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1st Battalion

5th Cavalry Regiment

Unit History





Persian Gulf War

In August 1990, the 1st Cavalry Division was alerted for deployment to Southwest Asia as part of the joint forces participating in Operation Desert Shield. The focus at that time was the defense of Saudi Arabia against potential Iraqi attack. The First Team soldiers flew from Robert Gray Army Airfield to Dhahran International Airport via Paris, France and Cairo, Egypt. There, they settled into warehouses and tents to await the arrival of their equipment. As soon as their equipment arrived, they moved to the remote Assembly Area Horse (AA Horse) in the Saudi desert 160 miles west of the airport.

By the end of three months intensive training, the 1st Cavalry Division was one of the most modern and powerfully equipped divisions in the Army. The first glimpse of their capability came in December 1990, on the division's Pegasus Range which had been built up from the sands of the Saudi desert. Every tank and Bradley crew test fired their new weapons as part of the new equipment transition training. Throughout this period, leaders of the division were planning and rehearsing the First Team's role as the theater counterattack force - the force that would defeat any Iraqi attack into Saudi Arabia.



Defense in the Wadi 14 Jan 1991

In January 1991, the division was attached to VII (US) Corps and the focus of the First Team clearly began to shift toward offensive action. The division moved its 17,000 soldiers who were now accustomed to "jumping", 500 kilometers to another assembly area near King Khalid Military City (KKMC) in northern Saudi Arabia. This repositioning put the division in a key strategic location covering the historic Wadi al Batin approach into Saudi Arabia and threatening Iraq along the same avenue into western Kuwait, completing defensive preparations along the Tapline Road. The 1st Brigade tied in with the 6th (French) Light Division to the left and the 2nd Brigade along with the 101st Airborne Division to the right.

The First Team began a calculated war of deception along the Saudi border. The goal was to lure Saddam Hussein into believing the main ground attack of the Allies would come up the Wadi al Batin, a natural invasion route, causing him to reposition additional forces there. The deception consisted of three major thrusts; The First Team's Multiple Launched Rocket Systems (MLRS) repeatedly lit the sky, battering targets deep in Iraq. Cannon batteries fired Copperhead rounds (computer controlled, rocket assisted projectiles) and thousands of high explosive along with improved conventional munitions into Iraq. The Aviation Brigade flew obstacle reduction and serial reconnaissance missions, identified, screened, and designated targets for destruction by the division's artillery units.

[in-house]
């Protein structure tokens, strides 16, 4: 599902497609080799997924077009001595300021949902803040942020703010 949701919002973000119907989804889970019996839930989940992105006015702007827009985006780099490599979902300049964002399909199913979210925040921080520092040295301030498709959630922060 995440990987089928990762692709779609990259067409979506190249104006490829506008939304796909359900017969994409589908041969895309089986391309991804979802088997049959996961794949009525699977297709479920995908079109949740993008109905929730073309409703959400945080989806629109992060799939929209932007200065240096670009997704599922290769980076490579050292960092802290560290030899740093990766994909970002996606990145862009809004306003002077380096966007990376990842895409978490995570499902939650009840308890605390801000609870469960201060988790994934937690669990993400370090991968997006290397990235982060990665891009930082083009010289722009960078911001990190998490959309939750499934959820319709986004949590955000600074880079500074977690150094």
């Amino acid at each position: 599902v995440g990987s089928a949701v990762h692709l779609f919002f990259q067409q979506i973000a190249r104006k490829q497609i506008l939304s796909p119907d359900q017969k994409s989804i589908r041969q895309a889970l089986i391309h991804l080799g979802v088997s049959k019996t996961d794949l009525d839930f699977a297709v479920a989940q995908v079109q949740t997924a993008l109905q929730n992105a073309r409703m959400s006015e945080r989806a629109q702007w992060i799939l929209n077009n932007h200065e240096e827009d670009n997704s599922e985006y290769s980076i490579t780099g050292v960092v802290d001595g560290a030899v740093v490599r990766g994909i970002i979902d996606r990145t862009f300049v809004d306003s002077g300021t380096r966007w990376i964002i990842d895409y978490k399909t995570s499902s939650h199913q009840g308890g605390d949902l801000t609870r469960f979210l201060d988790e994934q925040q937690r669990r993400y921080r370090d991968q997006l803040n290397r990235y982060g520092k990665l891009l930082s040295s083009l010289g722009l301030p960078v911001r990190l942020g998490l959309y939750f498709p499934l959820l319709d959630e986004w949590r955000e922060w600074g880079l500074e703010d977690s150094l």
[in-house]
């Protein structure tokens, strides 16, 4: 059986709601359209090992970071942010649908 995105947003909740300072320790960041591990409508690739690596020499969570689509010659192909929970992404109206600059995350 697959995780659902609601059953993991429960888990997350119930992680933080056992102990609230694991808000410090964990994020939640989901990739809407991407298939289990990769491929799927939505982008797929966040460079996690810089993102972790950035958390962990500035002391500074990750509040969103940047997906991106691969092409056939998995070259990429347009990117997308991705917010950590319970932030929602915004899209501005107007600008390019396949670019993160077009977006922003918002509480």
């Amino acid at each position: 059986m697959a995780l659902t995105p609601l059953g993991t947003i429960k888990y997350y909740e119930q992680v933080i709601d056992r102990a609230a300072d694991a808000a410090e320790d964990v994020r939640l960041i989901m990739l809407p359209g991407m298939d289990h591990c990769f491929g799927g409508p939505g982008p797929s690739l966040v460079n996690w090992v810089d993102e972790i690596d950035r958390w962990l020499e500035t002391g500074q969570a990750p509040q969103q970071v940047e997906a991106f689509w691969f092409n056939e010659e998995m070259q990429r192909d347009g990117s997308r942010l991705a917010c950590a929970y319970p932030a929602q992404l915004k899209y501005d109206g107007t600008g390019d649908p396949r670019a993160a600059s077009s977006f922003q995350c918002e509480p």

Deception in the Wadi 20 Feb 1991

During 7 - 20 February, the offensive lines of the 1st Cavalry Division have crept north and are now just below the border. Both of the 1st and 2nd Brigades and supporting artillery conduct reconnaissance, artillery raids, and "Berm Buster" obstacle reduction missions. Desert Storm's "First" major ground encounter was on 19/20 February 1991, when the division's 2nd (Blackjack) Brigade, commanded by COL Randy House, conducted OPERATION KNIGHT STRIKE I, named for the "Black Knights" 1st Battalion 5th Cavalry. Moving 10 kilometers into Iraq, Alpha Company made contact. The Bradleys laid a base of fire while the tank companies raced up. The task force savagely destroyed an Iraq battalion in only minutes.

Then KNIGHT STRIKE turned ugly. Rounds came in while Alpha Company and the scouts were taking prisoners. The tanks of the 1st Battalion, 5th Cavalry regained firepower superiority while Charlie Company moved up to help with the prisoners. Shortly before 0200 the task force withdrew under the cover of an artillery smoke screen. That night and for the next four days ending with the start of the ground war offensive, heavy air strikes pounded the Wadi.

After thirty-eight days of continuous air attacks on targets in Iraq and Kuwait, the commander of the Allied Forces, General Norman Schwarzkopf unleashed all-out attacks against Iraqi forces very early on 24 February 1991. On that day, the mission of the 1st Cavalry Division was to conduct a "feint" attack up the Wadi al Batin, creating the illusion that it was the Allies main ground attack.



Operation Deep Strike